I’ve just been reading Khoi Vinh’s marvellous blog, Subtraction. In his post on “Ways I’m a Dork: Travel Edition” he describes the Grid-It Organizer from Cocoon. The Grid-It holds “all the paraphernalia — cables, remotes, pens, dongles, adapters, etc.” that most of us now need to pack for work trips (and probably holidays too).
The word paraphernalia caught my eye – it’s a great word, I think, and in Khoi Vinh’s post such a delicious contrast with the short, concrete words (cables, remotes, pens etc.) that followed it. I used to know but had forgotten its etymology, so I looked it up.
Here’s the definition from Merriam-Webster:
Definition of PARAPHERNALIA
First Known Use: 1651
1: the separate real or personal property of a married woman that she can dispose of by will and sometimes according to common law during her life
2: personal belongings
3 a: articles of equipment : furnishings
b: accessory items : appurtenances
Origin of PARAPHERNALIA
Medieval Latin, ultimately from Greek parapherna bride’s property beyond her dowry, from para– + phernē dowry, from pherein to bear
And here’s the one from the Online Etymology Dictionary:
1650s, “a woman’s property besides her dowry,” from M.L. paraphernalia (short for paraphernalia bona “paraphernal goods”), neut. pl. of paraphernalis (adj.), from L.L. parapherna “a woman’s property besides her dowry,” from Gk. parapherna, neut. pl., from para– “beside” + pherne “dowry,” related to pherein “to carry” (see infer). Meaning “equipment, apparatus” is first attested 1791, from notion of odds and ends.
Fascinating, and thought-provoking.
By Marian Dougan
Published by Marian Dougan
Marian is a translator and editor (specialising in web content) currently based in Glasgow, Scotland. Marian previously lived in Italy for over 20 years, working as a language teacher, translator and policy analyst with the British Embassy in Rome. A qualified member of the Institute of Translation and Interpreting (ITI) and its Italian-language and ITI Scotnet networks, she is currently Scotnet's Convenor and Deputy Webmaster.
From 2003 to 2006 Marian taught translation skills at the Italian Department of Glasgow University and now gives Master Classes as part of the new Masters in Translation Studies course. She also conducts web-writing and usability workshops to help people improve their websites and communicate more effectively with their readers, users and customers. In September 2014 Marian obtained User Experience Certification, with specialisation in Web Design, from the Nielsen Norman Group.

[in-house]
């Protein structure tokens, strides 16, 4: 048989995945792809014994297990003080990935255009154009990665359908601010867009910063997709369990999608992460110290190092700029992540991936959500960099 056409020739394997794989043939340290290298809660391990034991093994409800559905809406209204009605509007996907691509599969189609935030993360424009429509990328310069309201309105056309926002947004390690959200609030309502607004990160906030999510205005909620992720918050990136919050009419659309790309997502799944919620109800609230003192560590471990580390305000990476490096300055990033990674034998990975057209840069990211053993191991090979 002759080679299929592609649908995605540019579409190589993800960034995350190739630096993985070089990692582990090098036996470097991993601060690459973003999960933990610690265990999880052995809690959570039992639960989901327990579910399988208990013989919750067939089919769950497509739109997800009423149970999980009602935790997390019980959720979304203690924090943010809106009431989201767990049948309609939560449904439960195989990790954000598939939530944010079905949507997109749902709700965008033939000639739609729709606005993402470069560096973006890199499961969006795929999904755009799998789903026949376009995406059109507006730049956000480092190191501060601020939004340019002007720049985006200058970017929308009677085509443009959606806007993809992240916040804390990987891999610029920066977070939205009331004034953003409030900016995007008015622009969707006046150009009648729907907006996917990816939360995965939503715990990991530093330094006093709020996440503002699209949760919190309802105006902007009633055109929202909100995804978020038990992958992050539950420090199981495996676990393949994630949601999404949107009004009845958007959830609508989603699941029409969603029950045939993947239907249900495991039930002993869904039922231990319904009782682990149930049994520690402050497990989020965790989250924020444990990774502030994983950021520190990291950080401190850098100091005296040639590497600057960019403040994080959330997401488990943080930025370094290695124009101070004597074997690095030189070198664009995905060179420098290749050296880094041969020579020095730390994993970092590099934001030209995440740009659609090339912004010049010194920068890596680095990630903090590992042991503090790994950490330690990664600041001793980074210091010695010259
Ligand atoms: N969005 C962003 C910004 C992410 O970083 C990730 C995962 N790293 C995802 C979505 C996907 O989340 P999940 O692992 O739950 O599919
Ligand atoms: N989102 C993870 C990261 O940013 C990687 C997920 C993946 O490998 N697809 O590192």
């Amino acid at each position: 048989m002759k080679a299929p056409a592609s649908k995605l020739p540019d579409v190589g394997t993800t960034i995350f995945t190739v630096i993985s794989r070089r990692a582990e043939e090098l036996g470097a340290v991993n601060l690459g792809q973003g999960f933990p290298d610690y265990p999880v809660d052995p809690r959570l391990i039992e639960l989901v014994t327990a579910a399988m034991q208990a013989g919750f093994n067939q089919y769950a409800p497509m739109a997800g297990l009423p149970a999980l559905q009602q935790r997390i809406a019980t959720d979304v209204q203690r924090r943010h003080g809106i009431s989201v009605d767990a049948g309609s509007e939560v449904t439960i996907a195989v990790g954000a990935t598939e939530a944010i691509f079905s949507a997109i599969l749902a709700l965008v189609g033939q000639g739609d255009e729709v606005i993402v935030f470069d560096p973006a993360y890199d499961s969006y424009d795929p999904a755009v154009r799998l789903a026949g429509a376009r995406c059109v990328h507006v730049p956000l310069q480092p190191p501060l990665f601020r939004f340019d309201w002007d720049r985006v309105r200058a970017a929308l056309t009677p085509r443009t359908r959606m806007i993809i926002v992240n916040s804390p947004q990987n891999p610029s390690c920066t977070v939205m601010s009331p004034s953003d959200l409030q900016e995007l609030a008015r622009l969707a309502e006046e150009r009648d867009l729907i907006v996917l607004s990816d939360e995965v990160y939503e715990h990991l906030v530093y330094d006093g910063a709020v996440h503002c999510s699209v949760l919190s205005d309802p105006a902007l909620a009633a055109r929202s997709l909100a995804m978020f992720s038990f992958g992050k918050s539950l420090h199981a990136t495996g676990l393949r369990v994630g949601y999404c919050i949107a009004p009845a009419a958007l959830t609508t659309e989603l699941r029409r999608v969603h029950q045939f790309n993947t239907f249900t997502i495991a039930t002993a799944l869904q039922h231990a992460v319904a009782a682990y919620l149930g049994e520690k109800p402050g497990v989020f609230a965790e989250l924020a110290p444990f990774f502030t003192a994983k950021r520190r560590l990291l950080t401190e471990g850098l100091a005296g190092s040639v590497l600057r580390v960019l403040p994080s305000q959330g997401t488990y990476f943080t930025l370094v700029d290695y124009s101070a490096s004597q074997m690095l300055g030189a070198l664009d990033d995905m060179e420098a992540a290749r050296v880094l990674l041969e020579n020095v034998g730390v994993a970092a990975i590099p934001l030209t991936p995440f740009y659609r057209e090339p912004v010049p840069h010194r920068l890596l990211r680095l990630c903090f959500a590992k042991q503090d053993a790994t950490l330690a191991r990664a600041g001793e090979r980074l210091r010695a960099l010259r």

She loves language, especially English, and is convinced that learning languages opens up people’s minds and horizons (and increases their brainpower!). To share her enthusiasm, she advises schools and educational authorities on language skills and enterprise. She gives talks to pupils on how to combine language studies with other subjects and so enhance their potential and increase their career options.
Marian is an active member of organisations such as: Scottish Council Development and Industry (SCDI); Association of Scottish Businesswomen; Dunbartonshire Chamber of Commerce and the Italian Chamber of Commerce in Scotland.
She also loves architecture, design, fashion (British Vogue!), cities and chocolate. She’s a great fan of Twitter and you can also find her on Linkedin.
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..actually do love this, but meant to comment on the previous post!
“A woman’s property besides her dowry,” eh? Am I the only one who wonders what it is about English that we actually needed an exact term for this? What’s next “a man’s property besides the TV remote, his football club t-shirts and his collection of spoons”?
You mean you’re allowed control over – ownership of, even – the remote???
I think that’s what makes “parapnernalia” so fascinating – the fact that who owned what in a marriage was so strictly regulated by law and contract (not just in the UK). Especially as regards immovable property.
Loved your piece on paraphenalia Marian. We take these wonderful words for granted, don’t we? It’s so much better than ‘stuff’ isn’t it?
Well, it certainly sounds far richer – a word to relish in the saying. Stuff’s got quite a pedigree too – but it suffers from overuse, don’t you think? (As for the spelling, I copied and pasted it as I’d sure I’d get it wrong!)
And I didn’t even spell it correctly! Shame on me.
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